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Let $G$ be a finite group. We say a non-trivial group of automorphism $A$ on $G$ is regular, if each non-trivial automorphism of $A$ is regular, i.e. fixes only the identity. It is remarked in Gorenstein's Finite Groups, that the semidirect product $GA=G\rtimes A$ is a Frobenius group, and I'm having a bit of trouble showing this.

I believe that you can let $GA$ act on the set of cosets of $A$, and show that is satisfies the conditions of being a Frobenius group (transitive action, some non-trivial elements fix a letter, some non-trivial elements fix no letter, only the identity fixes more than one letter).

I don't think this should be very complicated, but the solution eludes me.

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2 Answers 2

Here's a hint: let $GA$ act on the elements of $G$ by the formula $$ (g,\alpha)(h) \;=\; g\,\alpha(h). $$ It shouldn't be too hard to show the required properties.

By the way, there's a certain way that you ought to be thinking about this example. If $G$ is the real numbers under addition, then the function $\alpha(x) = mx$ is an automorphism of $G$ for each nonzero $m\in\mathbb{R}$, so the group $A$ of nonzero real numbers under multiplication is a regular group of automorphisms of $G$. In this case, $GA$ is isomorphic to the group of all affine-linear functions $f(x) = b+mx$ with $m\ne 0$. This is an (infinite) Frobenius group acting on $\mathbb{R}$, with action defined by $$ (b,m)(x) \;=\; b+mx. $$ In general, elements of $GA$ can be thought of as "affine functions" on $G$, with the elements of $A$ being the possible "slopes".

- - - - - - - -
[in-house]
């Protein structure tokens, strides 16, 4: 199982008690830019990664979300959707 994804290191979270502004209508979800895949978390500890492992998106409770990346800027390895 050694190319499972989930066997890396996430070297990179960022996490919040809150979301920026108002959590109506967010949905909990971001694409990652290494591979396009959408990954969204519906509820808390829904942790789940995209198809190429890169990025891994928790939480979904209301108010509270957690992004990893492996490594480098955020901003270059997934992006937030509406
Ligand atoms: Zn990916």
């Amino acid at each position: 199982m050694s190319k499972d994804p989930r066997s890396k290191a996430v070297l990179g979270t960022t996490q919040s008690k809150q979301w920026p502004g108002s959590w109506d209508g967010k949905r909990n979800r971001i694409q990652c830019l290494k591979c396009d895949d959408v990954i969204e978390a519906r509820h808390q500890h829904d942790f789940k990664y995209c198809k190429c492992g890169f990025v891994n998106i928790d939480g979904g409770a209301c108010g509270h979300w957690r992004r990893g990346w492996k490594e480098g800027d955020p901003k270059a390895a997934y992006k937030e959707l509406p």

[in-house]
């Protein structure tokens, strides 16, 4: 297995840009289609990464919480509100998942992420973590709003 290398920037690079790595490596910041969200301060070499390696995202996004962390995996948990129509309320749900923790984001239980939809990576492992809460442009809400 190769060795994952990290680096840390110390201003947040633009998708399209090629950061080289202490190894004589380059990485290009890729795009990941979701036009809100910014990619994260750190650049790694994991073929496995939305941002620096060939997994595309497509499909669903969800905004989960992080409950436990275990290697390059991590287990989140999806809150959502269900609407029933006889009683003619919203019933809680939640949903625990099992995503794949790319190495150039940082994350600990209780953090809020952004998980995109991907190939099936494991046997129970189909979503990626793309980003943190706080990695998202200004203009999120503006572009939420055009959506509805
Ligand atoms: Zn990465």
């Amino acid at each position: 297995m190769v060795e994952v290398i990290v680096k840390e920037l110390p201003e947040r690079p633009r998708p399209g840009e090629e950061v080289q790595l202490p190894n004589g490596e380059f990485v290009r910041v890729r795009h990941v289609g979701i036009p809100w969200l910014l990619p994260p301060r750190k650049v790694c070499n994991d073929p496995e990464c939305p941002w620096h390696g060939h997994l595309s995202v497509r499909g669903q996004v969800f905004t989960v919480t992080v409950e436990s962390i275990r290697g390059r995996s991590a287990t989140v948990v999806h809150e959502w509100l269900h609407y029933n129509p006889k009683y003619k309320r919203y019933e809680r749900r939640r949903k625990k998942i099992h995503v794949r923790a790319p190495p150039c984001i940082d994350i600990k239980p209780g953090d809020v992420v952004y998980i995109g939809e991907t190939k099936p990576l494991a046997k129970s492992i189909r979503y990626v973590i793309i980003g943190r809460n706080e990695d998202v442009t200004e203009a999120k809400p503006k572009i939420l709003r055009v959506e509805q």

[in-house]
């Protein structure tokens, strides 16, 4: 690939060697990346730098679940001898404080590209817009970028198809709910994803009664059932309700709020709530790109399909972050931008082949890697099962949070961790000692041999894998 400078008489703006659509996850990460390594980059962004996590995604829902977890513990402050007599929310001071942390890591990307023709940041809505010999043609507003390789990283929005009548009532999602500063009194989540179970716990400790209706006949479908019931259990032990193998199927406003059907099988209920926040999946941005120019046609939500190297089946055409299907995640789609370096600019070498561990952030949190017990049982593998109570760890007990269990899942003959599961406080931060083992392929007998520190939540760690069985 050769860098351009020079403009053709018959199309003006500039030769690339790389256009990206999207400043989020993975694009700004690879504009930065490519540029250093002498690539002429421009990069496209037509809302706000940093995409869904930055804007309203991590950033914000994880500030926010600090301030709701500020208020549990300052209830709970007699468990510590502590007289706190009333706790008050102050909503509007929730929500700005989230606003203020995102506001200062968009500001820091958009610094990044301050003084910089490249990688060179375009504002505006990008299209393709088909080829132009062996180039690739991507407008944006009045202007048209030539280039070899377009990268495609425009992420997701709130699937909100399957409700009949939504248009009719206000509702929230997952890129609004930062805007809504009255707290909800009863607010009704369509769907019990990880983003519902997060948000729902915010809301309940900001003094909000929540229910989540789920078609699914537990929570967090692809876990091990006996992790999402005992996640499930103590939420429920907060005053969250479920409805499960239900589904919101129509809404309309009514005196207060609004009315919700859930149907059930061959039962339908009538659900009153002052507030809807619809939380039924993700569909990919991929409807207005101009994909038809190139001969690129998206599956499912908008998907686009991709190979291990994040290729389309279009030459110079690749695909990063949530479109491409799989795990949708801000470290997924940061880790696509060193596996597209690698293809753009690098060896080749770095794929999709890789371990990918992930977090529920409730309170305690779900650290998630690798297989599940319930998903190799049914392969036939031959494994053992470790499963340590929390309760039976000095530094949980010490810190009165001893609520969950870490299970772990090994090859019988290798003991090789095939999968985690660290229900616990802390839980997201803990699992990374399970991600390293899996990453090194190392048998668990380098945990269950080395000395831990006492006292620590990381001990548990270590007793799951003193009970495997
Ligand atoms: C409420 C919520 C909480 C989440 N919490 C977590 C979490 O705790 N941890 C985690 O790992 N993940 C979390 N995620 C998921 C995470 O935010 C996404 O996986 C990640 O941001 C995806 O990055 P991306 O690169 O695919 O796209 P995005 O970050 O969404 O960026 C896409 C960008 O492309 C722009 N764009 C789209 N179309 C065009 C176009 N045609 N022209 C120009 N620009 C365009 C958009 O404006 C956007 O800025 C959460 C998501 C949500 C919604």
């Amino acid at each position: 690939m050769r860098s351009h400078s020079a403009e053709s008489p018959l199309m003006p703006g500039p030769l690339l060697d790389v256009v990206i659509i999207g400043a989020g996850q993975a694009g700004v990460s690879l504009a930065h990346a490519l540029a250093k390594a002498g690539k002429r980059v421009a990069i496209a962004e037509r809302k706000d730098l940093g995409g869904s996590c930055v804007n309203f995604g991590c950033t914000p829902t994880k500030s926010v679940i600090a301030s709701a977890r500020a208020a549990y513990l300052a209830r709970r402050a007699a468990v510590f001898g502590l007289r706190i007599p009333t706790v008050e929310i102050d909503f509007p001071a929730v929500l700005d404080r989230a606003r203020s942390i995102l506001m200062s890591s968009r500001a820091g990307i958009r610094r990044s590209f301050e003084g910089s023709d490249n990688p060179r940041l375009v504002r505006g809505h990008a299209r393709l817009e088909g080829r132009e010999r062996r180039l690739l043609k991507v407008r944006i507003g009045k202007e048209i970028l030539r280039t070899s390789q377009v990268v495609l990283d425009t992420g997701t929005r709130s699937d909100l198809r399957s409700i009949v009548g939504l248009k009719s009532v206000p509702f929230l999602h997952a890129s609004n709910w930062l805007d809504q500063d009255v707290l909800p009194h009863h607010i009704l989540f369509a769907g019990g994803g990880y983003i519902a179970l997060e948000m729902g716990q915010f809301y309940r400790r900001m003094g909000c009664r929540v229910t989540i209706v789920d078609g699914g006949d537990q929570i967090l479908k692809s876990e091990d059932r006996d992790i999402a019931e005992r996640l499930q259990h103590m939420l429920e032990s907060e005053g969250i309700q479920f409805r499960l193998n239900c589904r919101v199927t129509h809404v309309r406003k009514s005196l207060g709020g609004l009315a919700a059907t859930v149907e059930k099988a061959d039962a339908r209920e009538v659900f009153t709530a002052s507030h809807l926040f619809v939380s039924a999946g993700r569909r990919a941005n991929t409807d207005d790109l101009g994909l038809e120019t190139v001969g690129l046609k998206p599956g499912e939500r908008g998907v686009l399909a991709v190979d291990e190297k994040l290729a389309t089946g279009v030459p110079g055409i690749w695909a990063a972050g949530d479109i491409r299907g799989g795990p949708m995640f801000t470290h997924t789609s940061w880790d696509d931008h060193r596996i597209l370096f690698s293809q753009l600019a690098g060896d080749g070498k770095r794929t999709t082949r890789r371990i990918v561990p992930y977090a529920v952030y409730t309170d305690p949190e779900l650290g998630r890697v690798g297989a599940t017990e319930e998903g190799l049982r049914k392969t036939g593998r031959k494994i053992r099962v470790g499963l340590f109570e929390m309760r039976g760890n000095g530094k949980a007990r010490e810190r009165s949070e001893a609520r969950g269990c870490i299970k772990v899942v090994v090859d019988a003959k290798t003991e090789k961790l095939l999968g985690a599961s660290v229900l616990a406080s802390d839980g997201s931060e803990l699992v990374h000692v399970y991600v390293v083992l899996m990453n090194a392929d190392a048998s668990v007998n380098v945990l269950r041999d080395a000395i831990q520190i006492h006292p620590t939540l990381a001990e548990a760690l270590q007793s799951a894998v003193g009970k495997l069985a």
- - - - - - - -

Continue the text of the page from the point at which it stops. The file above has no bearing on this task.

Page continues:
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I actually figured it out myself before I saw your answer. I'll add my solution as an answer. Thinking of Frobenius groups geometrically doesn't help me; I'm much more at home in finite group theory than other areas. I'll look into your example though. Thank you. :) –  Ske May 24 '12 at 16:31
    
Apparently, as I'm a new user, my answer will have to wait five hours. –  Ske May 24 '12 at 16:42
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Let $K$ be the finite group and $H$ the regular group of automorphisms. Then $K$ will be the Frobenius kernel and $H$ the complement in the resulting Frobenius group.

Let $G=K\rtimes H$. If we identify $K$ and $H$ with their images in $G$, we can write $G=KH$, such that the assumption of regularity becomes $k^h\neq k$ for $k\in K^*$ and $h\in H^*$. Let $G$ act by left multiplication on the set of left cosets of $H$. This is clearly a transitive action, as $g_1H$ is sent to $g_2H$ by $g_2g_1^{-1}$.

As $G=KH$, each coset can be represented by an element of $K$. If $k_1H=k_2H$, then $k_2^{-1} k_1 \in H$, but $H\cap K=1$ so $k_1=k_2$. Thus each coset of $H$ can be represented by a unique element of $K$.

If $k'\in K$ fixes a coset $kH$, then $k'kH=kH$, but then $k'k=k$ is the unique representative in $K$, so $k'=1$. Each element of $K^*$ thus fix none of the cosets of $H$. The elements of $H$ of course fix the coset $H$ itself. To see that $G$ is a Frobenius group, it therefore suffices to show that no non-trivial element of $G$ fixes more than coset.

Assume that $g\neq 1$ fixes both $kH$ and $k'H$. Then $kH=gkH$, so $k^{-1} gk$ is an element $h$ of $H$. As $g\neq 1$, we also get that $h\neq 1$. Let $k''=k^{-1} k'$. We see that $$hk''h^{-1} H=hk''H=k^{-1} gk k^{-1} k'H=k^{-1} g k' H=k^{-1} k' H=k'' H.$$

As $K$ is normal in $G$ by construction, so $hk''h^{-1}\in K$, but we saw that each coset of $H$ has a unique representative in $K$, so $hk''h^{-1}=k''$. By assumption, this implies that either $h$ or $k$ is 1, but we know that $h\neq 1$, so $1=k''=k^{-1} k'$, or rather, $k=k'$. Thus, if a $g$ fixes two coset $kH$ and $k'H$, thus coset must coincide. This proves that $G$ is a Frobenius group.

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